Twelve Against the Gods: The Story of Adventure

Diversion Books
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"It's really quite good." - Elon Musk

Twelve Against the Gods was an instant bestseller when it first published in 1929. In his trademark journalist style, author William Bolitho details the lives of twelve great adventurers—Alexander the Great, Casanova, Christopher Columbus, Mahomet, Lola Montez, Cagliostro (and Seraphina), Charles XII of Sweden, Napoleon I, Lucius Sergius Catiline, Napoleon III, Isadora Duncan, and Woodrow Wilson. Bolitho shines light on both the struggles and successes that made these figures so iconic, and demonstrates how they all battled convention and conformity to achieve enduring fame and notoriety.

“We are born adventurers,” Bolitho writes, “and the love of adventures never leaves us till we are very old; old, timid men, in whose interest it is that adventure should quite die out. This is why all the poets are on one side, and all the laws on the other; for laws are made by, and usually for, old men." Though his essays are nearly one hundred years old, they encompass the timeless values of perseverance, bravery, and strength of spirit that have proven to resonate with the pioneers and thought leaders of today.
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Additional Information

Publisher
Diversion Books
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Published on
Sep 25, 2018
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Pages
407
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ISBN
9781635765045
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Language
English
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Genres
History / Essays
History / Revolutionary
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Content Protection
This content is DRM protected.
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Available on Android devices
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Eligible for Family Library

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A Business Week, New York Times Business, and USA Today Bestseller

"Ambitious and readable . . . an engaging introduction to the oddsmakers, whom Bernstein regards as true humanists helping to release mankind from the choke holds of superstition and fatalism."
—The New York Times

"An extraordinarily entertaining and informative book."
—The Wall Street Journal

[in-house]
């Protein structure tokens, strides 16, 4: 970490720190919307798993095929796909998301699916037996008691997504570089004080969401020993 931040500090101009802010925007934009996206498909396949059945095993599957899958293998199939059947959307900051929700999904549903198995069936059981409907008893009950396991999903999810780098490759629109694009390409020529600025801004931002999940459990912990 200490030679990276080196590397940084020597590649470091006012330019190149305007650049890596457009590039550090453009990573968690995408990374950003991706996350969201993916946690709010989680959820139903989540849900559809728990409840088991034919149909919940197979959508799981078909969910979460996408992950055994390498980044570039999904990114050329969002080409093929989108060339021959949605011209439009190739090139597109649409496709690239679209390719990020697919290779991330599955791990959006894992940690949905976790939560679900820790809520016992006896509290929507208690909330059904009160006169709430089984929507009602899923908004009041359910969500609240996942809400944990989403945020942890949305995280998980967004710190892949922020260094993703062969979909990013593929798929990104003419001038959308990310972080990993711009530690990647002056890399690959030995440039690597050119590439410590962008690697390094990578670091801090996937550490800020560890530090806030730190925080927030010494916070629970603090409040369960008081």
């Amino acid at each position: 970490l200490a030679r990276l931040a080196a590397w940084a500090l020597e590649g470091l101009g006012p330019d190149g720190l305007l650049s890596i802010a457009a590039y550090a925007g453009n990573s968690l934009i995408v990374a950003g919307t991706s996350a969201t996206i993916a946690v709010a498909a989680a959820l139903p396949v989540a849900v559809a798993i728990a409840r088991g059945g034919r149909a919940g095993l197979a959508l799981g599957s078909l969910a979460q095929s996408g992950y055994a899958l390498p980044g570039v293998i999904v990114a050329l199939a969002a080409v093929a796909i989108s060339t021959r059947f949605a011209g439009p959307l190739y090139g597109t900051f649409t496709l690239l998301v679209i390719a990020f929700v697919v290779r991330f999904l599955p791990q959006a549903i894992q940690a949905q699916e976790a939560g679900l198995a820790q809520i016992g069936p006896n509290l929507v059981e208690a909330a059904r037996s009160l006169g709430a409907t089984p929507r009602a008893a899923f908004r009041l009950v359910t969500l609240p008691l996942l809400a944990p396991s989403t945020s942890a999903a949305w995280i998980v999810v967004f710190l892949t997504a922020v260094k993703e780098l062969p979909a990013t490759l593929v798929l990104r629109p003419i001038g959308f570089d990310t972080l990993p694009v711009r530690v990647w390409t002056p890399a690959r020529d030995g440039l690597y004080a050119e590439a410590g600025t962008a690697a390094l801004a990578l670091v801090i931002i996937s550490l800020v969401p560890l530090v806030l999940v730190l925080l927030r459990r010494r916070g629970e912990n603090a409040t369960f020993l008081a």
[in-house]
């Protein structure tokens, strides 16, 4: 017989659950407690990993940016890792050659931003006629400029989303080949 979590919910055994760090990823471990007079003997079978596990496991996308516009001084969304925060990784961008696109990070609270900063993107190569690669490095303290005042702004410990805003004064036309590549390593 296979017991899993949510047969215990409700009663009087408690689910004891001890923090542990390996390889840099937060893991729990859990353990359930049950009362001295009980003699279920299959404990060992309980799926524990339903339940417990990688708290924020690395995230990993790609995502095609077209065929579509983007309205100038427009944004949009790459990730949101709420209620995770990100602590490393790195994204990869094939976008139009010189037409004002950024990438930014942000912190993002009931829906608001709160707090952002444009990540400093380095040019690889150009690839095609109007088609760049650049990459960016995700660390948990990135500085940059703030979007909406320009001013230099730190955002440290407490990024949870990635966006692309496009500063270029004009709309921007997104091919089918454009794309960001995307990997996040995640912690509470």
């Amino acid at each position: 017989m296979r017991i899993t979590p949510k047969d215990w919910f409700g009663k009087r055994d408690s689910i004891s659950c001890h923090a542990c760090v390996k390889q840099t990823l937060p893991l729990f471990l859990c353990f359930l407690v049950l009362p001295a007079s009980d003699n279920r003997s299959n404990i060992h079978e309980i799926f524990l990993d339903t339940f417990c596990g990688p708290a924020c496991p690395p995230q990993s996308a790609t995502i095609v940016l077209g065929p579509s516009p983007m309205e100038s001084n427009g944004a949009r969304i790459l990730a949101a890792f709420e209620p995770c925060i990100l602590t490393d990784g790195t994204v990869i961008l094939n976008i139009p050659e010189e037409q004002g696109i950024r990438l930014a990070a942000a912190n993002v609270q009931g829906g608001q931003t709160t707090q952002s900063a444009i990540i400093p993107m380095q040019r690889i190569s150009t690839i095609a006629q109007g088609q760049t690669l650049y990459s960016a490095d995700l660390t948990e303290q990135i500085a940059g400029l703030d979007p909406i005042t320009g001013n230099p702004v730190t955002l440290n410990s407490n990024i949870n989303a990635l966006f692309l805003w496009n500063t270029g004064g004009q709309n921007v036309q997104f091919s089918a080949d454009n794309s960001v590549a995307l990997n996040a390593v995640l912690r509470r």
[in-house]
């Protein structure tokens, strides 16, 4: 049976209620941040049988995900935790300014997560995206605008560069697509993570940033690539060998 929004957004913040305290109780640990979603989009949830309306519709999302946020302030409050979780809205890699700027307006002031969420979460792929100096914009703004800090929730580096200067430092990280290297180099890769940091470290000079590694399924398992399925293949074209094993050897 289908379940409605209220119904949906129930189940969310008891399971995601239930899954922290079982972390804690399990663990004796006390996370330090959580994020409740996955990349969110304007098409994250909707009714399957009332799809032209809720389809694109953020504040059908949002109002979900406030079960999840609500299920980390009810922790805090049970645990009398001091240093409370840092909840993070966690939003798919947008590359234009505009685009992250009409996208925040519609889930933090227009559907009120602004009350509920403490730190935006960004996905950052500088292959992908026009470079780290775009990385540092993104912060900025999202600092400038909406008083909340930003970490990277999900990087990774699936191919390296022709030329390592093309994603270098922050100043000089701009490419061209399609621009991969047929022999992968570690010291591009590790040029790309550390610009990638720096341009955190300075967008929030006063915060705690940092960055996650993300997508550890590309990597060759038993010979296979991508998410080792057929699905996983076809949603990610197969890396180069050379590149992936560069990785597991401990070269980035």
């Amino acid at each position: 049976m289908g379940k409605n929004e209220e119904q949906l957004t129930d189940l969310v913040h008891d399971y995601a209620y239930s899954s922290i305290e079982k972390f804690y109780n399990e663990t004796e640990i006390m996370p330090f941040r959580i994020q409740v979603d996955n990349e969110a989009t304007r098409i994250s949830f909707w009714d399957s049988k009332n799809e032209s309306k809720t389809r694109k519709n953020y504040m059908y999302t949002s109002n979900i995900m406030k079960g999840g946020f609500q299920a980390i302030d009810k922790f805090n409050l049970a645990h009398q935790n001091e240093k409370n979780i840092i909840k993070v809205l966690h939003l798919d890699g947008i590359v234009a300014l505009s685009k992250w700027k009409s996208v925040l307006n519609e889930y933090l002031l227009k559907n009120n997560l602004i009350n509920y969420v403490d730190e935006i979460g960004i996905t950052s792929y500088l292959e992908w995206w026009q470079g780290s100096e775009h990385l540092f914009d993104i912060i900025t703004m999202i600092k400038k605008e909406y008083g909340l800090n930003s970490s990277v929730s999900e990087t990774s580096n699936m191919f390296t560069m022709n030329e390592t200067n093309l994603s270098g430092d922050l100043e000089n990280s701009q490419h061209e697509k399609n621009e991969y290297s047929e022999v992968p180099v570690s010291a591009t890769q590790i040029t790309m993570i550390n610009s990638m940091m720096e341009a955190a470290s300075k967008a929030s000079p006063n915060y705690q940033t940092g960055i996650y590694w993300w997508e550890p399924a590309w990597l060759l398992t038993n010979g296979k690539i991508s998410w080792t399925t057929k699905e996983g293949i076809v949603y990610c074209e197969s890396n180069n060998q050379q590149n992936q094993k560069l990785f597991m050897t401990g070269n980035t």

"A lively panoramic book . . . Against the Gods sets up an ambitious premise and then delivers on it."
—Business Week

"Deserves to be, and surely will be, widely read."
—The Economist

"[A] challenging book, one that may change forever the way people think about the world."
—Worth

"No one else could have written a book of such central importance with so much charm and excitement."
—Robert Heilbroner author, The Worldly Philosophers

"With his wonderful knowledge of the history and current manifestations of risk, Peter Bernstein brings us Against the Gods. Nothing like it will come out of the financial world this year or ever. I speak carefully: no one should miss it."
—John Kenneth Galbraith Professor of Economics Emeritus, Harvard University

In this unique exploration of the role of risk in our society, Peter Bernstein argues that the notion of bringing risk under control is one of the central ideas that distinguishes modern times from the distant past. Against the Gods chronicles the remarkable intellectual adventure that liberated humanity from oracles and soothsayers by means of the powerful tools of risk management that are available to us today.

"An extremely readable history of risk."
—Barron's

"Fascinating . . . this challenging volume will help you understand the uncertainties that every investor must face."
—Money

"A singular achievement."
—Times Literary Supplement

"There's a growing market for savants who can render the recondite intelligibly-witness Stephen Jay Gould (natural history), Oliver Sacks (disease), Richard Dawkins (heredity), James Gleick (physics), Paul Krugman (economics)-and Bernstein would mingle well in their company."
—The Australian
NEW YORK TIMES BESTSELLER • Turn: Washington’s Spies, now an original series on AMC